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263 FIGURE D~1 (Cont.) - ITotal fluxes (metric tonetyear) - ~kposition j(metric tone/year) . ~ilution factors ~ (m3|yr; liters/year) -[Ambient concentrations ~ (pg/m3 , ug/liter) x IConversion faceor~] (fibers/cmd per ug/m~; fibere/ml per ug/liter) -tFiber concentration. }(fibers/cm3; fibers/ml) x ~reathin~, drinkin~ rate ~ (m3/tay, liters/day) -~.Human intake ratesl (fibers/day) x iBiodis~osition factors~ (~/organ) _ _ _ _ _ _ _ _ _ _ -':Tis~ue fluxes ~ (fibers/day) ~i~a~pearanc ~ (fibers/day) ~ ~ (fibers/day) f ~ ~Tissue burden~ (fibers) t _ _ _ _ _ _ _ _ - - _ xiTissue clearance rat,3 (%Itay) l ~ Disappearance | Key: j j ~ quantity factor ) ~ unit ~ link from commercial to environmental flow t ~ tzme Metric ton ~ 2,205 pounds. ..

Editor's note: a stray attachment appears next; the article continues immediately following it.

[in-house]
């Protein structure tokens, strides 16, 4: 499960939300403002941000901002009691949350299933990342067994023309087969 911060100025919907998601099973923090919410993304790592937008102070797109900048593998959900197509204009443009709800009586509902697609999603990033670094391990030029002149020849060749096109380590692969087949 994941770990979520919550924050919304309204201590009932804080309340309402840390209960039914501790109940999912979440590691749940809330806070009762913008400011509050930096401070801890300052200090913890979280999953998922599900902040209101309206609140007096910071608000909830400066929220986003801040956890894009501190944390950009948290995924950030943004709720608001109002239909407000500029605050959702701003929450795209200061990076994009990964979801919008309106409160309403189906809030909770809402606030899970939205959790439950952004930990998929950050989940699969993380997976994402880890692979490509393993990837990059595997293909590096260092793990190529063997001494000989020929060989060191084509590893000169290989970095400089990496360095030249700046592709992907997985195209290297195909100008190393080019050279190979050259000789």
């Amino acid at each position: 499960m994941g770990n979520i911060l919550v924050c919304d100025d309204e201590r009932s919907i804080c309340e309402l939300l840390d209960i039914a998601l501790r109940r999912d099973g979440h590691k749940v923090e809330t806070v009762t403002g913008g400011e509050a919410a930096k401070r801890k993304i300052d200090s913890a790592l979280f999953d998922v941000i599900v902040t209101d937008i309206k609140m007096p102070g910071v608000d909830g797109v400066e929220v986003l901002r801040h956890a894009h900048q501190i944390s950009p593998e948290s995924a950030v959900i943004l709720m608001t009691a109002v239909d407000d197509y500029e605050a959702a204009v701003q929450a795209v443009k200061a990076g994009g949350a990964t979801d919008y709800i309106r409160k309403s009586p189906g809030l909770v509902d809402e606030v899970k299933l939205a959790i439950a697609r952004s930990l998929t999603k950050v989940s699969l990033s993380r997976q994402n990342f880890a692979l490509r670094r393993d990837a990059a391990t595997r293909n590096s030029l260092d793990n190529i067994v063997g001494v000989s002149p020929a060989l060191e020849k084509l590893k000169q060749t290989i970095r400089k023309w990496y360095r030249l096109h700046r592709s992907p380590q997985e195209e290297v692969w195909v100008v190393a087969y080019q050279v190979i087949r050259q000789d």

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264 measurable quantities. For example, the "deposition" of fibers on their way from source to exposed humans may not be directly measurable, but the principle can be demonstrated by measuring concentrations of fibers at various distances from known and quantified sources, and then describing the deposition an a function of distance through appropriate computations. The model sketches in Figure D-l is intended to apply to virtually any fiber type, but not all of the steps would apply to every type. For example, occurrence (mil lions of metric tons of fibrous material known or suspected) and weathering (relative rate of 1088 of such material) would not apply to man-made fibers. Moreover, the commercial flows on the left side of the scheme would be of dominant importance for some fibers, whereas the environmental flows on the right side would predominate for others. This commercial versus environmental flow distinction is important, as explained for Figure 1-2, because of potential need for controls of both types of flow. In brief, the factors shown in Figure D-l take into account the following phenomena: Occurrence: Geologic occurrence in the United States. In princ iple, this factor could be measured by the proven and indicated reserves of the mineral, if commerc ial ly important, or by a re let ive abundance f igure for others. It can be measured in millions of metric tons. Weathering: The amount of material in place that might be released into the environment (as either airborne or waterborne particulates) per year. The natural weathering processes may occasionally be enhanced through noncommerc ial disturbance by humans. Exploitation: The amount deliberately extracted for use. Should include amount used with and without further processing, for example, the asbestos content of road surfacing aggregates. Imports, exports: The flows of materials to and from foreign countries. For example, on the basis of relative amounts, asbestos flows from Canada -are greater than those resulting from extraction in the United States. Recycled materials: Fibers suitable for recycling after disposal from first use. This practice does not seem to be very widespread in the industry because of the low cost of original production. Percentage Otil izee ion: Essentially synonymous with "use patterns.'' Cons ~ total consumption in the United States that goes into each use. There may be a chain of uses. For example, asbestos fiber may go into asbestos paper, which in turn is used in insulation for electric appliances. In principle, opportunities for release of asbestos occur both in the manufacture of the paper and in the manufacture of the appliance as well as during use of the appliance.